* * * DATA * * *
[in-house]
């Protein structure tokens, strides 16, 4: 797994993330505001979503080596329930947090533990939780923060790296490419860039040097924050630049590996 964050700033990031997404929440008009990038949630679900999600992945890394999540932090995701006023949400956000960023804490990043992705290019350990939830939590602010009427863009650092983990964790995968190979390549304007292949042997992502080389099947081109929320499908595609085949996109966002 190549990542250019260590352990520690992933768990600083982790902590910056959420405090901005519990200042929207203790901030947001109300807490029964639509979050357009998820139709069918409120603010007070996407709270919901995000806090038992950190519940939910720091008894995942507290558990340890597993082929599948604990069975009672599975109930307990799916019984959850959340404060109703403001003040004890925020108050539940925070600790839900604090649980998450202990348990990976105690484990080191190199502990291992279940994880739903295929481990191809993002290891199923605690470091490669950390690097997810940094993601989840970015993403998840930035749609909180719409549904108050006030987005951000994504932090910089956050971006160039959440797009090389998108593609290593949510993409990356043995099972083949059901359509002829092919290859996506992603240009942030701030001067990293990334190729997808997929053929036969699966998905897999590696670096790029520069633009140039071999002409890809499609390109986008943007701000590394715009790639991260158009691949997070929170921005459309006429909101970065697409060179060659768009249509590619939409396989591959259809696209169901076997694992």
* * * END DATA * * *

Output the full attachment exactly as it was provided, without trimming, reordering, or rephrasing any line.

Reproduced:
[in-house]
């Protein structure tokens, strides 16, 4: 797994993330505001979503080596329930947090533990939780923060790296490419860039040097924050630049590996 964050700033990031997404929440008009990038949630679900999600992945890394999540932090995701006023949400956000960023804490990043992705290019350990939830939590602010009427863009650092983990964790995968190979390549304007292949042997992502080389099947081109929320499908595609085949996109966002 190549990542250019260590352990520690992933768990600083982790902590910056959420405090901005519990200042929207203790901030947001109300807490029964639509979050357009998820139709069918409120603010007070996407709270919901995000806090038992950190519940939910720091008894995942507290558990340890597993082929599948604990069975009672599975109930307990799916019984959850959340404060109703403001003040004890925020108050539940925070600790839900604090649980998450202990348990990976105690484990080191190199502990291992279940994880739903295929481990191809993002290891199923605690470091490669950390690097997810940094993601989840970015993403998840930035749609909180719409549904108050006030987005951000994504932090910089956050971006160039959440797009090389998108593609290593949510993409990356043995099972083949059901359509002829092919290859996506992603240009942030701030001067990293990334190729997808997929053929036969699966998905897999590696670096790029520069633009140039071999002409890809499609390109986008943007701000590394715009790639991260158009691949997070929170921005459309006429909101970065697409060179060659768009249509590619939409396989591959259809696209169901076997694992």